Interesting Events

Giffen Enforcement Action

When an enforcement action begins with allegations (here) that James Giffen made more than $78 million in unlawful payments to two senior Kazakhstan officials in connection with oil transactions for major American oil companies and abruptly ends with a one-paragraph superceding information (here) charging a misdemeanor tax violation and the company he worked for settling an FCPA enforcement action focused solely on two snowmobiles (here) – I call that interesting.

Even more interesting is that part of Giffen’s defense was that his actions were taken with the knowledge and support of the CIA, the National Security Council, the Department of State and the White House. (See here for a prior post).

A few years ago George Clooney and Matt Damon starred in Syriana (here) a movie about the FCPA.

The Giffen enforcement action presents a superb Hollywood script – it is the most mysterious conclusion to an FCPA enforcement action ever – made even more interesting given that the presiding judge called Giffen a cold war hero and stated that the case should never have been brought in the first place. (See here for the prior post).

Africa Sting Cases

In January 2010, the DOJ arrested 22 defendants – most while attending a gun show in Las Vegas – in connection with a major undercover sting operation in which the government, utilizing an individual who had already pleaded guilty to separate FCPA violations, assisted the government in manufacturing a case involving a fake foreign official from Gabon. (See here, here and here for prior posts).

The defendants (see here) are principally owners or employees of small gun and weapons companies.

I would put this case in the interesting category.

Contrary to media reports and even DOJ statements, it is not the first time undercover tactics were used in connection with an FCPA investigation (see here), but the magnitude and breadth of the tactics were indeed unprecedented.

This case is far from over and the remaining defendants are sure to raise entrapment, among other legal issues, and this will be an interesting case to follow in 2011.

The Africa Sting case has draw the attention of an industry that probably had never thought much about FCPA compliance. Thus, regardless of the ultimate outcome of the case, it has likely resulted in an industry and small enterprises thinking more proactively about FCPA compliance and risk assessment.

Greater Scrutiny and Why Questions

2010 also saw greater scrutiny and why questions about the FCPA, FCPA enforcement and what I have called FCPA Inc.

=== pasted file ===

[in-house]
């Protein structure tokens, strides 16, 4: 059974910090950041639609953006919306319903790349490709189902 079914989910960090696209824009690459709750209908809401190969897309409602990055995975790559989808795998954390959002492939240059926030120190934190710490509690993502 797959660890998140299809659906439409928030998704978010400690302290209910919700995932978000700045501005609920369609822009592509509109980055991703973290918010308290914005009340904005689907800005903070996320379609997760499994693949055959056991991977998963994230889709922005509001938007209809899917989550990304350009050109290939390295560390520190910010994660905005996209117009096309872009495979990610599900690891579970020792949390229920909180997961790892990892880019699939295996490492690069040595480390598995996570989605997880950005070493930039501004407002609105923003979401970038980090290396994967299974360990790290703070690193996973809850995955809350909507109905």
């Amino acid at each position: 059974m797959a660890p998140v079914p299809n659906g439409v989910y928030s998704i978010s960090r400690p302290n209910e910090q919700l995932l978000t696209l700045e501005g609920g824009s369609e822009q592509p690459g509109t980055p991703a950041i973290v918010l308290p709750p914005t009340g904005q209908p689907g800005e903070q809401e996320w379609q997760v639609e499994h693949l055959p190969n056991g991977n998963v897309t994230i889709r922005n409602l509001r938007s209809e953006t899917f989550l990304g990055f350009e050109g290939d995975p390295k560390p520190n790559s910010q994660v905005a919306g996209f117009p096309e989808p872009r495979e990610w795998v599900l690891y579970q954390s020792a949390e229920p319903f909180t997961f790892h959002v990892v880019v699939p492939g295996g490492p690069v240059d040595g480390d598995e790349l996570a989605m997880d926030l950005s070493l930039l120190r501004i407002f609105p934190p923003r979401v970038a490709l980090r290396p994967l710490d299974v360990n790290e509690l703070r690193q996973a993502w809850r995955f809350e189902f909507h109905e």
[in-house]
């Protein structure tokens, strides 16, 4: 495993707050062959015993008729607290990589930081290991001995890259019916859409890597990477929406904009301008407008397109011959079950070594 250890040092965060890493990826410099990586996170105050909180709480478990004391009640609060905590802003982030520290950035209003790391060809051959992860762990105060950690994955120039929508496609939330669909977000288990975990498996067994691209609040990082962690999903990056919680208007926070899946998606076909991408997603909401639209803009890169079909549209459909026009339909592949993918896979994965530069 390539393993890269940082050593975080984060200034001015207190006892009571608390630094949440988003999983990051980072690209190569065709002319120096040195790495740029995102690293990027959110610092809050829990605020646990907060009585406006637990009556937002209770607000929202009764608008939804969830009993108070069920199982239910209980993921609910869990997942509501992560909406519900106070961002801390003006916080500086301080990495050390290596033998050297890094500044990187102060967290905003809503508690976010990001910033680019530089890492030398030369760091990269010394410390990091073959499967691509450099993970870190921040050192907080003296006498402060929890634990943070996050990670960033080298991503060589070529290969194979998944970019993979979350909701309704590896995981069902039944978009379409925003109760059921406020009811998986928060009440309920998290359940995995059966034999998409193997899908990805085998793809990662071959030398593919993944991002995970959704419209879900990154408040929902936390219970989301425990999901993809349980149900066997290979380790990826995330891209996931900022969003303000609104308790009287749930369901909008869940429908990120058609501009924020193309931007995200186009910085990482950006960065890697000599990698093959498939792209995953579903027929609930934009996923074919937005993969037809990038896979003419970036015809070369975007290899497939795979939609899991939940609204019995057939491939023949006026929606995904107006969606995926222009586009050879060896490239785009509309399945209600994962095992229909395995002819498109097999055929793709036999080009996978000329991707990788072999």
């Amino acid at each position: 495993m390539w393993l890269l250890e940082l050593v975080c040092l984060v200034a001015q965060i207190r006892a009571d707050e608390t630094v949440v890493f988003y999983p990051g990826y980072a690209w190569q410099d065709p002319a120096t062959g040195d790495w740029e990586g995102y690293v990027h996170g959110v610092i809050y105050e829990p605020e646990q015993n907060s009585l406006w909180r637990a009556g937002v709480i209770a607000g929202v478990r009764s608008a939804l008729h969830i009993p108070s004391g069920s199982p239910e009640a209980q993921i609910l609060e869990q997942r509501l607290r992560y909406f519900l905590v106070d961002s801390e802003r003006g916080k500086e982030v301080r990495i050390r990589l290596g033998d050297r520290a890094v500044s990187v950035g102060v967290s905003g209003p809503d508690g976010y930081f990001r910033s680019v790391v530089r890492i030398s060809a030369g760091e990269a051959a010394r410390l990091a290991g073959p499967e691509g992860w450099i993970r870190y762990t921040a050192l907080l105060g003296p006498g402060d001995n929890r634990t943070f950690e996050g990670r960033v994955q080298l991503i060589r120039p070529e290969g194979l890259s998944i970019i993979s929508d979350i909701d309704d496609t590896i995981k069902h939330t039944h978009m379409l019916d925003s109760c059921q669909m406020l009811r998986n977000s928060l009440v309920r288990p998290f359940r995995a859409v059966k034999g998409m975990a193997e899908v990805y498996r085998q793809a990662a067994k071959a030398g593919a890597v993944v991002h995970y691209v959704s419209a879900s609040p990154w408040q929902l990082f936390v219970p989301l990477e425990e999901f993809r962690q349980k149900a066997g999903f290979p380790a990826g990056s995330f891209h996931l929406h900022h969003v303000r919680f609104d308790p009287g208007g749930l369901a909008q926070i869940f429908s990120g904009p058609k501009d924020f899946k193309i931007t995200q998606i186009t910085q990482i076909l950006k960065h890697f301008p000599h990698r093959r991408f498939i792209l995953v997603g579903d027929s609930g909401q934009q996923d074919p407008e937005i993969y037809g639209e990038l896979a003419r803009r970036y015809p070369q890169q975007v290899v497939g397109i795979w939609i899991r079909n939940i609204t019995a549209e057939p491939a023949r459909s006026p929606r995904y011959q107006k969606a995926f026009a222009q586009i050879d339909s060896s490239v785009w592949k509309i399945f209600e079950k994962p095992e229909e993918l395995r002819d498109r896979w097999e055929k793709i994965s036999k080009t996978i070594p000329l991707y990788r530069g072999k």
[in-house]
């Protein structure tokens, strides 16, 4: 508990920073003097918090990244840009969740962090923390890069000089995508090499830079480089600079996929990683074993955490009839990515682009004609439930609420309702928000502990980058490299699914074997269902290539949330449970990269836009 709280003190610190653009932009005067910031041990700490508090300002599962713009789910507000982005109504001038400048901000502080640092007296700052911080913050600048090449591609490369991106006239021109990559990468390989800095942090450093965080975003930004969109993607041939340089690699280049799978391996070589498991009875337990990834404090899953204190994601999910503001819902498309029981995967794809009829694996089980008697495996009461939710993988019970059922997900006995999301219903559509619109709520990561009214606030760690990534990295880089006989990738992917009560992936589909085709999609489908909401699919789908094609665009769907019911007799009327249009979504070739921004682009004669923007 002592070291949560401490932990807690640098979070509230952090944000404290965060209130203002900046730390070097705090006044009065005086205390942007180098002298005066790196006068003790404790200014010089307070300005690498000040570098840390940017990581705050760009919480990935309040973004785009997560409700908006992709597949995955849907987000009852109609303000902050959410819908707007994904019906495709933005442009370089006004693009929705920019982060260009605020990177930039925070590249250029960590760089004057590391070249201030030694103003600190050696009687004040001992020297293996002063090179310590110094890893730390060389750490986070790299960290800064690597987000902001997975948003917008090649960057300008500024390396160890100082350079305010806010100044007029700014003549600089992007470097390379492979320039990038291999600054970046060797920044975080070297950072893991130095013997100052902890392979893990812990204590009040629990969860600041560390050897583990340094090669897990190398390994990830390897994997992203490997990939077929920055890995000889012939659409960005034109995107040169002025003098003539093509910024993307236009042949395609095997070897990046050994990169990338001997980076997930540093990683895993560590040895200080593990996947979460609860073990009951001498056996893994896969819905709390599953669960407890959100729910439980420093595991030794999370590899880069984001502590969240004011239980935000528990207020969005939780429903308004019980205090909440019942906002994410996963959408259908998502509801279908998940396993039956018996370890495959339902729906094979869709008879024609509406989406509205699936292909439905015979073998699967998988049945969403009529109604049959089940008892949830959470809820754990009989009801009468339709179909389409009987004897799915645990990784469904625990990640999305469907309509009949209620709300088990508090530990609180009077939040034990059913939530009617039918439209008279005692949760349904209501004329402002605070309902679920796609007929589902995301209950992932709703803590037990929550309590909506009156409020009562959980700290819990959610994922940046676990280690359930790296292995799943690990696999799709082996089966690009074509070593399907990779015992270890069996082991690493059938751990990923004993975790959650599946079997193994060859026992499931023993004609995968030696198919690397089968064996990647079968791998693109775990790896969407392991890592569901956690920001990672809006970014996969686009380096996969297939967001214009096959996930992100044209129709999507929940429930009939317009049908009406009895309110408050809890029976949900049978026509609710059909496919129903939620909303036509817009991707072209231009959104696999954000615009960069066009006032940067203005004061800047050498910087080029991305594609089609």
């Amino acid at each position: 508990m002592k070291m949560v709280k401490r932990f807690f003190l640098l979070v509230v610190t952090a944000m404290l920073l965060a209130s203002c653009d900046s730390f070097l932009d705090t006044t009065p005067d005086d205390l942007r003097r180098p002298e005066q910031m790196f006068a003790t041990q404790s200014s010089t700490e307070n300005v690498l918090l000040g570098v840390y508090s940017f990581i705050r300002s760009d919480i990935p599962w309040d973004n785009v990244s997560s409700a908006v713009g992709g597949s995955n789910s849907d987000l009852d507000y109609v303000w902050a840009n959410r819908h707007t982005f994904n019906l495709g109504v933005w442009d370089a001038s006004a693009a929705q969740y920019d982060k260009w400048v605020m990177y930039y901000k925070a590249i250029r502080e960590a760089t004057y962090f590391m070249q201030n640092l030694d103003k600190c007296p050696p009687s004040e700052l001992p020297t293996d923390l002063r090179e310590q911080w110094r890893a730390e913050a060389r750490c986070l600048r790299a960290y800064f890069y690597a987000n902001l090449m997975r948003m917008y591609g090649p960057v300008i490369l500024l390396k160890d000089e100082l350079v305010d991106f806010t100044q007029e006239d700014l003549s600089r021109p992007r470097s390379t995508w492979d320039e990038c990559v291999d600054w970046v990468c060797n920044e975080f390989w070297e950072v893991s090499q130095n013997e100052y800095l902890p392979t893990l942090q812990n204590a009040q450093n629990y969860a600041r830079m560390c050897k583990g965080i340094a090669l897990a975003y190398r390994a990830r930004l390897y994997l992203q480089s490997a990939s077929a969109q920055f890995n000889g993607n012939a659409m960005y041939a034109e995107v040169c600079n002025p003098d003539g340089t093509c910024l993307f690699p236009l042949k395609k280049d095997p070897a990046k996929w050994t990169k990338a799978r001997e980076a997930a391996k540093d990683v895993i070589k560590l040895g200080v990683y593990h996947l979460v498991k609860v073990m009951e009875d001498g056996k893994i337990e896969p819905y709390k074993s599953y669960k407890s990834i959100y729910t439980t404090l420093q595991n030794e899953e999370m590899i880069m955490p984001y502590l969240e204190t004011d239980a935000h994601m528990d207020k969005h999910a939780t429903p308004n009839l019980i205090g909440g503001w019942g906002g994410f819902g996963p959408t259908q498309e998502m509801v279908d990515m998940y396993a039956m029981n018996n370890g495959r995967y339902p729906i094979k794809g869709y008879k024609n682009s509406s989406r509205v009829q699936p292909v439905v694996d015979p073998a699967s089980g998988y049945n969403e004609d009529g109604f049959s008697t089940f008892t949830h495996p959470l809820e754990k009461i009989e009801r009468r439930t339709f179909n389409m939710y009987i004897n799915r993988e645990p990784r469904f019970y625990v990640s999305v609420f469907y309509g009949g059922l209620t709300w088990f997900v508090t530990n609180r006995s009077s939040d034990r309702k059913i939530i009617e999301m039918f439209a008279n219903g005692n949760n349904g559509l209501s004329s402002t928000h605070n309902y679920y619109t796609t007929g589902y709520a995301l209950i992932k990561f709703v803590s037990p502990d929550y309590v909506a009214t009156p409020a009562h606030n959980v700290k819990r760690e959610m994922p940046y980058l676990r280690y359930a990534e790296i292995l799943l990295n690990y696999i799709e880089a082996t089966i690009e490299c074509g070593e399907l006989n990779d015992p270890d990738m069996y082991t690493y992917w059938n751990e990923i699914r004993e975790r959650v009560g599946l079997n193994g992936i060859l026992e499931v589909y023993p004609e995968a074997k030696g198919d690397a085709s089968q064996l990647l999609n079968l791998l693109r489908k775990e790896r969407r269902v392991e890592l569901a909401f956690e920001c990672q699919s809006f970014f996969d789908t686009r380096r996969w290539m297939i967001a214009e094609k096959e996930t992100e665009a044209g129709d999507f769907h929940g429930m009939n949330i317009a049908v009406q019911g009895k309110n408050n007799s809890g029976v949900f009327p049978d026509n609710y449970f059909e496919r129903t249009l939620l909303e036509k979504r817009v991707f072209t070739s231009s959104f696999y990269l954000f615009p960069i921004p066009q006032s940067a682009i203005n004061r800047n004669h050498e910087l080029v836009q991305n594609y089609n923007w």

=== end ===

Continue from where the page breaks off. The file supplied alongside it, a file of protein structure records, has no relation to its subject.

For the time time in nearly a decade, Congress held hearings (see here) on the FCPA in which some basic why questions were asked.

The U.S. Chamber sponsored a paper (here) titled “Restoring Balance – Proposed Amendments to the FCPA” that was widely covered and, in some circles, railed.

Several members of Congress are legitimately scratching their heads as to why companies that settle fraud, bribery and corruption cases continue to secure lucrative U.S. government contracts and the House passed a bill (here) that seeks to debar companies found to be in violation of the FCPA from receiving U.S. government contracts. Problem is, because of the façade of FCPA enforcement (see here), it will be an impotent bill.

In May 2010, Congressman Towns, chairman of the House Committee on Oversight and Government Reform, sent a letter to Attorney General Holder expressing concern that settlements of civil and criminal cases, including FCPA cases, by the DOJ are being used as a shield to foreclose other appropriate remedies such as suspension and debarment. (See here for the prior post).

And in Spring 2010, Forbes ran a front-page story titled “The Bribery Racket,” an article, notwithstanding some of its flamboyant language, raised several valid and legitimate questions and issues when it comes to FCPA enforcement. (See here for the prior post).

This scrutiny in 2010 raised valid and legitimate public policy questions that hopefully will be picked up on in 2011.

Bold Predictions

After a year in which (1) the largest individual prosecutions involved a fake “foreign official” (2) the most egregious cases of corporate bribery were prosecuted without FCPA anti-bribery charges; and (3) a signature case abruptly ended with a misdeamenor tax violation and a corporate prosecution involving two snowmobiles, I wonder what bold will look like in 2011.